To our knowledge, the Texas Historic Tree Coalition (TXHTC) is the only group in the Southwest that works to identify potential Indian marker trees. When our research began, there was no established protocol or set of procedures to follow. The process we use to submit, identify, research, and assist in recognizing a potential Indian marker tree (IMT) was developed over many years. It is the product of much research, and also of careful listening to our American Indian friends. It is based on a profound respect for the American Indian culture and their way of life.
In 1997, the Comanche Nation’s Tribal Elder Council, Historic Preservation Officer, and Language and Cultural Preservation Committee worked together to officially recognize the first tree, which is in East Dallas. Since this time, a great many conversations and meetings have been held to help us understand more about their culture and how it relates to these unusual trees. Over time, a process was developed to respectfully request official recognition of marker trees.
The first step of the process involves the submission of a potential Indian marker tree (PIMT) to TXHTC for consideration. Anyone may submit a tree for consideration. We receive information on potential marker trees from foresters, historians, hikers – happily, we receive tips from all kinds of people who share a love of these trees. The submissions are typically made via the TXHTC web site, and usually include several photos and a few details. At this point, our arborist reviews the information and determines if the tree appears to have some potential; sometimes, natural forces are likely to have shaped the appearance of the tree rather than American Indians. Trees that appear to have potential require more research, and we ask the person submitting the tree to provide more information. Once the information is received, it is reviewed again by our arborist. Those trees that continue to show potential are officially logged into our files. Next, our Indian marker team volunteers visit the site to inspect the tree and collect more detailed information.
After the site inspection, if the tree is old enough and still has potential to be a marker tree, a great deal of background research is required. The objective is to make a strong case that American Indians were likely to have occupied the site of the tree or to have marked the location or used the tree for a specific purpose. This can be a difficult task, and often requires determined sleuthing. There is very little written information available to help us establish American Indian presence and practices in most of the areas where we find potential marker trees. As a result, research often begins with a search of property records at the county courthouse and progresses to checking with local historians, anthropologists, and archeologists, and more.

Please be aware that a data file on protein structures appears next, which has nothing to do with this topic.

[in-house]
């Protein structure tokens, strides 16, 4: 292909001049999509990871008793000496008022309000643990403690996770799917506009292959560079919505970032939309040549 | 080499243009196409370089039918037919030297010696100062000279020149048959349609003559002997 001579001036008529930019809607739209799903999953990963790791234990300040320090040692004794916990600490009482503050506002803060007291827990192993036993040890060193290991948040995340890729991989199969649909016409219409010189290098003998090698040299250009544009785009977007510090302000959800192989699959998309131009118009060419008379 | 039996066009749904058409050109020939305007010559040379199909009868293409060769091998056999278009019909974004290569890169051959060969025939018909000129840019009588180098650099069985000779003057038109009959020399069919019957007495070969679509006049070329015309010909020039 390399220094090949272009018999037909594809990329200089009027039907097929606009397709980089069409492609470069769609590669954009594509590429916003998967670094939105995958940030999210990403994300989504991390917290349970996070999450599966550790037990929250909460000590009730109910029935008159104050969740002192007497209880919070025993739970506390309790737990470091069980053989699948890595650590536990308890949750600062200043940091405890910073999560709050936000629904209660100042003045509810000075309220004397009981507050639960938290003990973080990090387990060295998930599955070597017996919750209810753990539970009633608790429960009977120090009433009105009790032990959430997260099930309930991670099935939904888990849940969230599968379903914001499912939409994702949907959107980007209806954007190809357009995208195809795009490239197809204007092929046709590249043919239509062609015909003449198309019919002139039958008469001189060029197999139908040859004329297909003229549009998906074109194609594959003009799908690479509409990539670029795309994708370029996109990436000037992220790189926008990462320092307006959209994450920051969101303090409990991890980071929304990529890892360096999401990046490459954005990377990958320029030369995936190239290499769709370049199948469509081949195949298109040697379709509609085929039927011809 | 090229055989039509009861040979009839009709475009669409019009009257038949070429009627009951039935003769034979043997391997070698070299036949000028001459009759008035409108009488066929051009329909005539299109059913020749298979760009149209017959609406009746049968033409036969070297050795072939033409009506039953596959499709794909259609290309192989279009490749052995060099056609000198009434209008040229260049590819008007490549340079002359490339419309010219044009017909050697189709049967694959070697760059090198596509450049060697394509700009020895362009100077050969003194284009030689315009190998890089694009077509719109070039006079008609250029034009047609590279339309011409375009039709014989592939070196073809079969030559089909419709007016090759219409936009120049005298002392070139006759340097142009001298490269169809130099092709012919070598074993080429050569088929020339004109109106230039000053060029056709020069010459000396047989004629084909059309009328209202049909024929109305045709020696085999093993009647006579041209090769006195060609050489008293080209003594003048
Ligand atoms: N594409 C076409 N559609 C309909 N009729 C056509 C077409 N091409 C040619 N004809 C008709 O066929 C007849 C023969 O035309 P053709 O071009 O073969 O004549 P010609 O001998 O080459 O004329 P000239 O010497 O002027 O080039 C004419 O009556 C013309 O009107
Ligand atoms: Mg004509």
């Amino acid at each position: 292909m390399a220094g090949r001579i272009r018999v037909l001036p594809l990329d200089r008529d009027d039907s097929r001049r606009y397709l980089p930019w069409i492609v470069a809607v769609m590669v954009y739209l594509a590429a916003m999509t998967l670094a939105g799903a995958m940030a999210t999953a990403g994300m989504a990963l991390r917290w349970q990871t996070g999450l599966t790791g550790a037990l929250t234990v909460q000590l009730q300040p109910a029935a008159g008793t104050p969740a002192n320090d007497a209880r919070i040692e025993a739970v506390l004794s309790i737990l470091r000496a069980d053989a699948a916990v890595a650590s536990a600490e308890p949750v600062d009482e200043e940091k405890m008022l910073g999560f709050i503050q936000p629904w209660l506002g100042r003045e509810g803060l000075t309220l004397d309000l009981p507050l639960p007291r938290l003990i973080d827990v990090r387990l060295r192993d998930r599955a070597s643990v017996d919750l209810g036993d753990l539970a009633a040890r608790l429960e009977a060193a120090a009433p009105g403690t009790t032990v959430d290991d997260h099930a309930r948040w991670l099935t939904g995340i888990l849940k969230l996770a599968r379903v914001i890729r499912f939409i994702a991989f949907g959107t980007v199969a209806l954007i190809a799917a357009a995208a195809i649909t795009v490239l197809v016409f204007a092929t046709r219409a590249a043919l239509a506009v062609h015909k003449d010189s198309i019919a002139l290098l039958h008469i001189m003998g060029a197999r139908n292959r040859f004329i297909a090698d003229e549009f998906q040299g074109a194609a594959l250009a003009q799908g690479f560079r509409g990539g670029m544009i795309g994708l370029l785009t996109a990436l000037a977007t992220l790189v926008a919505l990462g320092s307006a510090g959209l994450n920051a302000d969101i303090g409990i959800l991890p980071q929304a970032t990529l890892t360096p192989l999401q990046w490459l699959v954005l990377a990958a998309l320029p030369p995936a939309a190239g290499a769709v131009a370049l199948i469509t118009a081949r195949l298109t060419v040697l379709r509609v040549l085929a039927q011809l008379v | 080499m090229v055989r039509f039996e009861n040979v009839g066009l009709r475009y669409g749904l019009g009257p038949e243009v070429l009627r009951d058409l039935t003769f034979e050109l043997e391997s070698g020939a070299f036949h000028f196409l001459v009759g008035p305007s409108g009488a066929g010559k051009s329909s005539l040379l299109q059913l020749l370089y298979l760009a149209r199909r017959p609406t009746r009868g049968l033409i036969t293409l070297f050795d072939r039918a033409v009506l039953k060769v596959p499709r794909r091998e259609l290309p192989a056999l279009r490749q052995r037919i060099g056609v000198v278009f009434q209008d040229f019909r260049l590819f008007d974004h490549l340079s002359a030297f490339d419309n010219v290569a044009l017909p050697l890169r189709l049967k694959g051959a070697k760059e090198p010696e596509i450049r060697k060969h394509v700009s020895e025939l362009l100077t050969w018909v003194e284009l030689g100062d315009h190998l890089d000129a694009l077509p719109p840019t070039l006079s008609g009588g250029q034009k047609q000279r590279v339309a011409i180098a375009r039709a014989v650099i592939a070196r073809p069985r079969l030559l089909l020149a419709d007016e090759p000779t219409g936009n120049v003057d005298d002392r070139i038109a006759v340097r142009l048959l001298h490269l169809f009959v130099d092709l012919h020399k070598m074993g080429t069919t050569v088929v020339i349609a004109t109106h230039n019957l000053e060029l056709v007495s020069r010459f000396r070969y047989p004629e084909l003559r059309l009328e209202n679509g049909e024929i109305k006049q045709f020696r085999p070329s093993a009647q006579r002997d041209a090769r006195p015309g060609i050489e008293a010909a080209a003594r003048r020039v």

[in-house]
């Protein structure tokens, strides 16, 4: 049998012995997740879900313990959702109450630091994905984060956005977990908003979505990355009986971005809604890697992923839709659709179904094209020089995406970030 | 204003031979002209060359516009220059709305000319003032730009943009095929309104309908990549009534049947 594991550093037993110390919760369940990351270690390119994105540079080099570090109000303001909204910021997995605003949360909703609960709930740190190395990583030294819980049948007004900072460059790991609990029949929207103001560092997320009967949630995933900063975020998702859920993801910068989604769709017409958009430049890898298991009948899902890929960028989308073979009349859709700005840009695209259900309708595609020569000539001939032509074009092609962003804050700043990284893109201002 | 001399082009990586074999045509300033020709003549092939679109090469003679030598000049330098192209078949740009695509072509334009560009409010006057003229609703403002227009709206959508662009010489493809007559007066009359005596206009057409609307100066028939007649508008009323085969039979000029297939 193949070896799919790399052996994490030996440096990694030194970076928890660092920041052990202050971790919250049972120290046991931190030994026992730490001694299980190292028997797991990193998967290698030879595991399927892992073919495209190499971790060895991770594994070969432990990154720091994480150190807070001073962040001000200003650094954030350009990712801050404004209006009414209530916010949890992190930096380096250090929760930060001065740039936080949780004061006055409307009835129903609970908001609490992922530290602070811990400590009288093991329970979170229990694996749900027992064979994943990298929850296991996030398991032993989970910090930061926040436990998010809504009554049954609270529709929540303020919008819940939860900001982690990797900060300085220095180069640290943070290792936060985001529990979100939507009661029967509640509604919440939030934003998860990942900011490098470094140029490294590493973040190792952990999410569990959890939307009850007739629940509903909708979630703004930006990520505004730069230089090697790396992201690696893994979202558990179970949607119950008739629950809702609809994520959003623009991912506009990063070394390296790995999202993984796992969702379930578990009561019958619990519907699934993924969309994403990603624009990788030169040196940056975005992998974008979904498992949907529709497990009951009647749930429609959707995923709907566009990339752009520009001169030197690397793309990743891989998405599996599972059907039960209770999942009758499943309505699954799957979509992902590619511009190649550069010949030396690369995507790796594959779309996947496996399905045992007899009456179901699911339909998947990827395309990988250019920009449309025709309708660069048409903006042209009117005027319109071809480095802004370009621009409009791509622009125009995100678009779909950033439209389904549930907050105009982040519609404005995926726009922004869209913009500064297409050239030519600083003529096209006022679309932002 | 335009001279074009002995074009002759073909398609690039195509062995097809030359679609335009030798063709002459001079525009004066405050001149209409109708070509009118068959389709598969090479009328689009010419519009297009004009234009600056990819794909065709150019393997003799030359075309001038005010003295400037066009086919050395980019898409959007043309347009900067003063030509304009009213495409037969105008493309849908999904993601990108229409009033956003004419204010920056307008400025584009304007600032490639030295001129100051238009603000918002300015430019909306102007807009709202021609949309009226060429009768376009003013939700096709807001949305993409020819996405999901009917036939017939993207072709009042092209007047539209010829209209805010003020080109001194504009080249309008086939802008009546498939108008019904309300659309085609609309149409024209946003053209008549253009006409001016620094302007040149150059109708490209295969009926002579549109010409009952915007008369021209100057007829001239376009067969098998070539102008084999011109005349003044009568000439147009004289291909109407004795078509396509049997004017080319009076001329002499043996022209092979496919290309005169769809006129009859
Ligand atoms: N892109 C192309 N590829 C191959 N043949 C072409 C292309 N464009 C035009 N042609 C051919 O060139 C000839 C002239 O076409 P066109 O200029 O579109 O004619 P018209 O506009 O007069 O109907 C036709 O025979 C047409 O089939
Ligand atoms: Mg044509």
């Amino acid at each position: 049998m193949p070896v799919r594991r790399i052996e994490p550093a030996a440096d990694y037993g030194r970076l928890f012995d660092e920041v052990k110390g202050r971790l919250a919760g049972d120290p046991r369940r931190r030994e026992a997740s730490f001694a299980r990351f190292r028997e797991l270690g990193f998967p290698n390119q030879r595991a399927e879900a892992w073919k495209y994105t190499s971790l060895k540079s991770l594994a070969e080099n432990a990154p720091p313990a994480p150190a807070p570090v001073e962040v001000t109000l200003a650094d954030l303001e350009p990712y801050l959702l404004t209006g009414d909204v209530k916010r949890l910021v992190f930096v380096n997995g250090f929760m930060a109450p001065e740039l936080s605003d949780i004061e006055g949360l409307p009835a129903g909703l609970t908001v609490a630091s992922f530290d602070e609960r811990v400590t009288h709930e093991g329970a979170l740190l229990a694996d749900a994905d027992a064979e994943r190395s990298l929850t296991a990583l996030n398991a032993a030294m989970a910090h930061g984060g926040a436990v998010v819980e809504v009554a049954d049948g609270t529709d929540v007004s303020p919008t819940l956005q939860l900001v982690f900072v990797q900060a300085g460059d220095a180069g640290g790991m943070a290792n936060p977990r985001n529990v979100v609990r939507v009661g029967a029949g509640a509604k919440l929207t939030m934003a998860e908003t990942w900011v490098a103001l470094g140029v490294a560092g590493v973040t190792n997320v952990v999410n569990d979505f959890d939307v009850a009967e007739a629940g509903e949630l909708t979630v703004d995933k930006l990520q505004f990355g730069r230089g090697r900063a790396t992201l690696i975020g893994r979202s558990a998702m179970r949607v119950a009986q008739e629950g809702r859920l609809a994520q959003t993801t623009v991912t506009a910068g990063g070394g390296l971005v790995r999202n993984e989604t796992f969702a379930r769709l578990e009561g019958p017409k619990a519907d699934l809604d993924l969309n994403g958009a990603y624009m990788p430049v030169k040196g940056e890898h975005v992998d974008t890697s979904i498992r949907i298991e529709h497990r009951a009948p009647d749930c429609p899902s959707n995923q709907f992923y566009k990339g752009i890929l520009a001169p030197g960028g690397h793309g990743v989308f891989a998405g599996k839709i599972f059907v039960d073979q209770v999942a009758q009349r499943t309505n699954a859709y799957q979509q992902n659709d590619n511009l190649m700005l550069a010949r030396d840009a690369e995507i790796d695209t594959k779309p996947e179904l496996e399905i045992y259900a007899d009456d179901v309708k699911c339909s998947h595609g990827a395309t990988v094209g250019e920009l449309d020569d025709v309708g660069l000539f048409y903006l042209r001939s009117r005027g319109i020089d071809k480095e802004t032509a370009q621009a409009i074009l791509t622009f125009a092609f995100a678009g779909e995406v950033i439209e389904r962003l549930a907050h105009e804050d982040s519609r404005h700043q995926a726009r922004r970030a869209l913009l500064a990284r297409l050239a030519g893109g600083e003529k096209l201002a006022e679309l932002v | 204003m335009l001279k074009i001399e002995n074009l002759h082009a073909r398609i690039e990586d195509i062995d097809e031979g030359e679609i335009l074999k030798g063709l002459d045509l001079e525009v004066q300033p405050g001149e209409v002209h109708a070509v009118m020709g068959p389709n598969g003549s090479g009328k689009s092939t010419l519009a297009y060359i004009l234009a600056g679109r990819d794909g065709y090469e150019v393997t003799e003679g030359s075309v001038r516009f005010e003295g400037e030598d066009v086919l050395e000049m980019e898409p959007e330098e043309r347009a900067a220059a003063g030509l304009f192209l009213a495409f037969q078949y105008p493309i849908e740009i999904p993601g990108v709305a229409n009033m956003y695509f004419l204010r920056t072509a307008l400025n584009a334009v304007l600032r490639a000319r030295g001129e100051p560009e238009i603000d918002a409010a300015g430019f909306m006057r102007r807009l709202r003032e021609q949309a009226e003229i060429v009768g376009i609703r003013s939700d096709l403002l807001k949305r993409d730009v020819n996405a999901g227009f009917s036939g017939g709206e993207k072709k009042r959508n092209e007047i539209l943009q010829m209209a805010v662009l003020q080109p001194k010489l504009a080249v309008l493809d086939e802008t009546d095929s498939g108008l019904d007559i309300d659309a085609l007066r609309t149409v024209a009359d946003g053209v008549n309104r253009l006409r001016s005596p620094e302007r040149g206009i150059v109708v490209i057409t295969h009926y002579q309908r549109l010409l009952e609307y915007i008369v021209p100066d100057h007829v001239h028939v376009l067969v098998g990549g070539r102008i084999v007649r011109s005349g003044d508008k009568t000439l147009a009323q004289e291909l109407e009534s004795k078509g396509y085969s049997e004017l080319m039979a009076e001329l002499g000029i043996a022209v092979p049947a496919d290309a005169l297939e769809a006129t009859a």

TXHTC simply does not have the volunteers required to research each individual tree. To date, TXHTC has collected information on over 300 trees and we work diligently to keep up with current submissions. We rely heavily on our tree nominators and people in their communities to help us with the work of establishing the presence of American Indians near the potential marker tree. We review the information provided and verify the sources given.
Once there is substantial evidence and research linking the tree and site to past American Indian presence, this information is submitted to the officials in the appropriate American Indian Nation. At present, we work primarily with the Comanche Nation’s officials because they are the only group that has previously recognized Indian marker trees in Texas. Once the information on a tree is submitted to officials, any response is respectfully left in their hands. TXHTC may check back with them, but it is important to note that it is a slow process due to the many other issues that the officials must address.
It is also important to note that we have a great respect for history that is passed along through the oral tradition in the American Indian culture. Although there is very little written information available, we find that the oral tradition has preserved their history, culture, and values exceptionally well. The importance of the preservation and passing along of history in their culture has produced generations of people that know who they are, what they believe, where they’ve been and where they’re going. We highly value and respect the decisions they make about the trees we submit for consideration.